How do GP trainees see their future in general practice?

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Since 2016 The King’s Fund has surveyed doctors who are in training to become GPs and at the end of 2020 we repeated this survey and 810 GP trainees across England responded. The 2020 survey findings were consistent with trends from previous years and it is striking just how consistently the findings reveal that increasing number of GPs want to have a ‘portfolio career’.

I am currently in my first year of specialist training to become a GP and I already have a portfolio way of working: I work five clinical sessions and three sessions at The King’s Fund. In this blog I am going to explore some of the reasons why GP trainees want a flexible career and what this means for the future of primary care.

Qualified GPs are paid per number of clinical sessions, with each clinical session estimated to be half a day of work. In each of my clinical sessions I will have a range of patients of different ages and backgrounds with different conditions who are all connected through their community. It is this clinical variety and opportunity to provide care that is holistic, as well as offering continuity of care, that makes a career in primary care exciting, challenging and unique compared to hospital specialists.

I entered medicine with the vision of becoming a GP who provided 'cradle to the grave' care. - GP survey participant

GPs also complete the administrative work that a clinical session generates. This might include interpreting investigation results, communicating with hospital specialists or undergoing urgent clinical assessments such as home visits. This means that a half-day session in reality lasts much longer than four hours. Our survey has consistently shown that over the past four years the most common reasons driving GP trainees wanting to work fewer half-day clinical sessions per week in their future career are intensity of work-day and volume of administrative work. Since 2016 only about 27 per cent of survey respondents have wanted to work ‘full-time’ clinical sessions one year after they have qualified.

General practice is a brilliant job, but will always be too intense to do for more than five or six clinical sessions per week. - GP survey participant

The administrative load exponentiates with increased clinical work, and the complexity and intensity of the work would lead to burn out full time. 
- GP survey participant

A portfolio career is where GPs work in a general practice for part of their week but also spend other time working in a different context or organisation. Our 2020 survey found that, consistent with previous years, approximately 45 per cent of GP trainees want to be working like this within five years of qualifying.

For me, the portfolio way of working at both a GP practice and at The King’s Fund increases my job satisfaction, and each role compliments the other: I can apply policy and systems thinking I gain at the Fund to my general practice, and bring a frontline primary care perspective to work I am involved in at The King’s Fund. The survey has shown that over the past four years the most common plans for portfolio careers are to work for other NHS services (eg sexual health or palliative care) and in medical education, both of which will bring specialist knowledge, skills and training opportunities into primary care. Portfolio working makes for both an attractive career option and brings greater expertise into local communities.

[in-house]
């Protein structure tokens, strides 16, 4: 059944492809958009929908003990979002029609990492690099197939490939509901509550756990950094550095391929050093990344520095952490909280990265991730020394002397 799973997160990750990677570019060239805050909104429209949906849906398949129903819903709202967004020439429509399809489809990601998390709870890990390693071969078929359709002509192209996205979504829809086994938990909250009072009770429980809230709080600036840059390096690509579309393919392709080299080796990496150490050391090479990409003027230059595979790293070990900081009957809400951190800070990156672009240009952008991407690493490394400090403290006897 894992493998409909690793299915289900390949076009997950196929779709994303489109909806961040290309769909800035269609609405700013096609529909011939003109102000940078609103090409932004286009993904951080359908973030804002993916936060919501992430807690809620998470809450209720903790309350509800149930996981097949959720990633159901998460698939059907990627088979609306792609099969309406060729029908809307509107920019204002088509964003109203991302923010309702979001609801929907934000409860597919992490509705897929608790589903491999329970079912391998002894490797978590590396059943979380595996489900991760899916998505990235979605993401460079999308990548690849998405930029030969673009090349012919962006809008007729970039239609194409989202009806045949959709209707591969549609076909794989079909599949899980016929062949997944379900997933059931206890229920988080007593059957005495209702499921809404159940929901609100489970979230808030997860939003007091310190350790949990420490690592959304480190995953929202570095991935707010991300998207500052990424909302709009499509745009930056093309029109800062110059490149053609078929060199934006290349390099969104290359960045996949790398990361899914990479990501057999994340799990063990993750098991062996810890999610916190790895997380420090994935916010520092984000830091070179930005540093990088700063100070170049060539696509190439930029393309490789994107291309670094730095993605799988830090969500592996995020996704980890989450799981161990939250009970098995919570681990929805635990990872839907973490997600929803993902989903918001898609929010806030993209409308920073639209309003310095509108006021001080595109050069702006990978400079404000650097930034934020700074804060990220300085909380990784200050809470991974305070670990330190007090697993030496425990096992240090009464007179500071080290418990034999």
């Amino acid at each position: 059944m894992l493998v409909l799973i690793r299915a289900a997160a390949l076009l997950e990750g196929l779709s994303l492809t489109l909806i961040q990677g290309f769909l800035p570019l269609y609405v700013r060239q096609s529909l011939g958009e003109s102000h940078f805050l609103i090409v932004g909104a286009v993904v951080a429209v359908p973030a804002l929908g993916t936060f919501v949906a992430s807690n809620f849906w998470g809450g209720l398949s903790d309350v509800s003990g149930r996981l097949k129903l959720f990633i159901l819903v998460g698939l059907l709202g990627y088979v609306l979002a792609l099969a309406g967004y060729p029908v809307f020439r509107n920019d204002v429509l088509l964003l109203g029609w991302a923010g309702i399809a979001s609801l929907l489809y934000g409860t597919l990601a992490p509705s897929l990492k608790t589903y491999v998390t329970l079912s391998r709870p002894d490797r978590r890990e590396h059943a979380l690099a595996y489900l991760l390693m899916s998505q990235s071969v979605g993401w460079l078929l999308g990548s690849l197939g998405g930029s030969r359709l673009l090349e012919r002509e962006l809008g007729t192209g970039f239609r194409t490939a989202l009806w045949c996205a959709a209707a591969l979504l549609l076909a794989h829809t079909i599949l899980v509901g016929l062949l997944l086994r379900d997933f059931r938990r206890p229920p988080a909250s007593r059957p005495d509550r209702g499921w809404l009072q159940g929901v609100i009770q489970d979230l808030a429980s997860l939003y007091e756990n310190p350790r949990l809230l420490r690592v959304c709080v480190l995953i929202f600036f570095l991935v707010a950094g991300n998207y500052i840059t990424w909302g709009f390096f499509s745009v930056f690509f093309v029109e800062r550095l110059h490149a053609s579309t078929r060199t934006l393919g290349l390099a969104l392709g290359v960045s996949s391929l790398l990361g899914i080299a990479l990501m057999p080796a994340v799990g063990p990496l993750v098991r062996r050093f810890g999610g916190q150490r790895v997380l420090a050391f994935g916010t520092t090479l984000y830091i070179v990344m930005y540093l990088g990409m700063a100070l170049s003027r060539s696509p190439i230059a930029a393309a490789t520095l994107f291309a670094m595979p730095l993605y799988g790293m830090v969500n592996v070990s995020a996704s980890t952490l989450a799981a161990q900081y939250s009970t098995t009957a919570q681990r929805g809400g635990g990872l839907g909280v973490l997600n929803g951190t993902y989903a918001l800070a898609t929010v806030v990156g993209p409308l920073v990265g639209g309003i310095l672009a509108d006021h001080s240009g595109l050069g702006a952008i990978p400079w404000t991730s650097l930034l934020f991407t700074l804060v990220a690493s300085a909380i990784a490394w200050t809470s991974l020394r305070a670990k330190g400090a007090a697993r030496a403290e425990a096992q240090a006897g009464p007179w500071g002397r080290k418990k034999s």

I know that when I’ve had more than one role previously I bring to each role more knowledge motivation and enthusiasm as a result of the time I spend in the other! My interests include policy, commissioning, education, coaching, leadership, workforce development... - GP survey participant

The Covid-19 pandemic has resulted in changes to the way primary care services are being delivered. While more than half of consultations with GPs are still face to face, the proportion of consultations taking place remotely by phone or video is far greater than before the pandemic began. This shift has potentially increased access for patients by providing alternative ways to seek medical care and gives added flexibility for the way GPs can work; in our survey trainees welcomed this flexibility with 74 per cent wanting to work up to two sessions per week at home one year after qualification (very few want to work more than that number of sessions per week remotely). This finding is in line with other research that we’ve undertaken on remote working in primary care. GP trainees felt this flexibility would allow them to manage their caring commitments, attend meetings and complete administrative work; but they want to remain present at the practice the majority of the time to ensure that they feel part of the primary care team.remain present at the practice the majority of the time to ensure that they feel part of the primary care team.

I enjoy the teamwork, atmosphere and seeing my patients face to face. However, I do also feel that the flexibility of home working is a great way to reduce stress, so I'd like to do one session per week of admin from home. 
- GP survey participant

Overall, we heard how GP trainees are positive about the future of general practice, with changes in changes in technology, teamworking and flexible portfolio careers making it an attractive career – it certainly makes me excited for a future career as a GP, and I believe that primary care will remain a dynamic, patient-centred, community-focused speciality.

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